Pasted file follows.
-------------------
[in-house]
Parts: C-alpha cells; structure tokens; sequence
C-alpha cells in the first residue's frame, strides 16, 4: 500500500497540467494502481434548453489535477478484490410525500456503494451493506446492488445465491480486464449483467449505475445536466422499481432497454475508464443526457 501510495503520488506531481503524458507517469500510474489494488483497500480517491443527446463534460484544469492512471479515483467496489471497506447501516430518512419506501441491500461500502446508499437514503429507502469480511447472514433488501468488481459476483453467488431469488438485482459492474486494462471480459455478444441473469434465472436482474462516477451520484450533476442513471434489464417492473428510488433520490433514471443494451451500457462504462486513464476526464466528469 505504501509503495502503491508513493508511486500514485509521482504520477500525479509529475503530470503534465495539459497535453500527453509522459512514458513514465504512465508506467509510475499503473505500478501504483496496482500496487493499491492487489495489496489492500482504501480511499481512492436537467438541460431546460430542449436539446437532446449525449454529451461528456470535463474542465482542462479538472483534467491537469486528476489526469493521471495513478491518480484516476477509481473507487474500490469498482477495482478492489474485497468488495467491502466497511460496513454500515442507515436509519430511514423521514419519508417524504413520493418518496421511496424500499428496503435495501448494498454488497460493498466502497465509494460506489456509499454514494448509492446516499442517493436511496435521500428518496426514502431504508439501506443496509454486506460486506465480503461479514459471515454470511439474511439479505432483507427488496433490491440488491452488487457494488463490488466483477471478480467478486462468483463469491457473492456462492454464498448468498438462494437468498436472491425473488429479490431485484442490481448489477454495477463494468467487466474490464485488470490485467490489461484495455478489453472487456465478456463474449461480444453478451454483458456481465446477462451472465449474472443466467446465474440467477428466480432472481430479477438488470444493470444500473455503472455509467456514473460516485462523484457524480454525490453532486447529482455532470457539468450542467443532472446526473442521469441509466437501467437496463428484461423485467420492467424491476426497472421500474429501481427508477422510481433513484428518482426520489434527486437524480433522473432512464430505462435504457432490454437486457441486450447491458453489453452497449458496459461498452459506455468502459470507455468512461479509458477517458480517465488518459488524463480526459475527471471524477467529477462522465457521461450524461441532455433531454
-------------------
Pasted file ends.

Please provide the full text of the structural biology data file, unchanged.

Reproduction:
[in-house]
Parts: C-alpha cells; structure tokens; sequence
C-alpha cells in the first residue's frame, strides 16, 4: 500500500497540467494502481434548453489535477478484490410525500456503494451493506446492488445465491480486464449483467449505475445536466422499481432497454475508464443526457 501510495503520488506531481503524458507517469500510474489494488483497500480517491443527446463534460484544469492512471479515483467496489471497506447501516430518512419506501441491500461500502446508499437514503429507502469480511447472514433488501468488481459476483453467488431469488438485482459492474486494462471480459455478444441473469434465472436482474462516477451520484450533476442513471434489464417492473428510488433520490433514471443494451451500457462504462486513464476526464466528469 505504501509503495502503491508513493508511486500514485509521482504520477500525479509529475503530470503534465495539459497535453500527453509522459512514458513514465504512465508506467509510475499503473505500478501504483496496482500496487493499491492487489495489496489492500482504501480511499481512492436537467438541460431546460430542449436539446437532446449525449454529451461528456470535463474542465482542462479538472483534467491537469486528476489526469493521471495513478491518480484516476477509481473507487474500490469498482477495482478492489474485497468488495467491502466497511460496513454500515442507515436509519430511514423521514419519508417524504413520493418518496421511496424500499428496503435495501448494498454488497460493498466502497465509494460506489456509499454514494448509492446516499442517493436511496435521500428518496426514502431504508439501506443496509454486506460486506465480503461479514459471515454470511439474511439479505432483507427488496433490491440488491452488487457494488463490488466483477471478480467478486462468483463469491457473492456462492454464498448468498438462494437468498436472491425473488429479490431485484442490481448489477454495477463494468467487466474490464485488470490485467490489461484495455478489453472487456465478456463474449461480444453478451454483458456481465446477462451472465449474472443466467446465474440467477428466480432472481430479477438488470444493470444500473455503472455509467456514473460516485462523484457524480454525490453532486447529482455532470457539468450542467443532472446526473442521469441509466437501467437496463428484461423485467420492467424491476426497472421500474429501481427508477422510481433513484428518482426520489434527486437524480433522473432512464430505462435504457432490454437486457441486450447491458453489453452497449458496459461498452459506455468502459470507455468512461479509458477517458480517465488518459488524463480526459475527471471524477467529477462522465457521461450524461441532455433531454